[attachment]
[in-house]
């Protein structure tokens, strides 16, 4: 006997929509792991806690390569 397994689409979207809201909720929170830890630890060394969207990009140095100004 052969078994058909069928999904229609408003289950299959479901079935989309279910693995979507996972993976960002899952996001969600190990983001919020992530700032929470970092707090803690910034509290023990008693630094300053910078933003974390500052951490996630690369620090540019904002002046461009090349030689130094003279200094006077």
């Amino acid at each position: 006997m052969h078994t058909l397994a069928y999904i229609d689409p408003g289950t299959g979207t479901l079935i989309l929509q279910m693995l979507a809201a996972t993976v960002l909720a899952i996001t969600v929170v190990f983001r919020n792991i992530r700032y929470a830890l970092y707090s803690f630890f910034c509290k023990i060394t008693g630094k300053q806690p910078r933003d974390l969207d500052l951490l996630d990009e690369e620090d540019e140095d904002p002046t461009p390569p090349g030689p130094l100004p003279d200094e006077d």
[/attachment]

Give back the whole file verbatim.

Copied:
[in-house]
């Protein structure tokens, strides 16, 4: 006997929509792991806690390569 397994689409979207809201909720929170830890630890060394969207990009140095100004 052969078994058909069928999904229609408003289950299959479901079935989309279910693995979507996972993976960002899952996001969600190990983001919020992530700032929470970092707090803690910034509290023990008693630094300053910078933003974390500052951490996630690369620090540019904002002046461009090349030689130094003279200094006077």
């Amino acid at each position: 006997m052969h078994t058909l397994a069928y999904i229609d689409p408003g289950t299959g979207t479901l079935i989309l929509q279910m693995l979507a809201a996972t993976v960002l909720a899952i996001t969600v929170v190990f983001r919020n792991i992530r700032y929470a830890l970092y707090s803690f630890f910034c509290k023990i060394t008693g630094k300053q806690p910078r933003d974390l969207d500052l951490l996630d990009e690369e620090d540019e140095d904002p002046t461009p390569p090349g030689p130094l100004p003279d200094e006077d």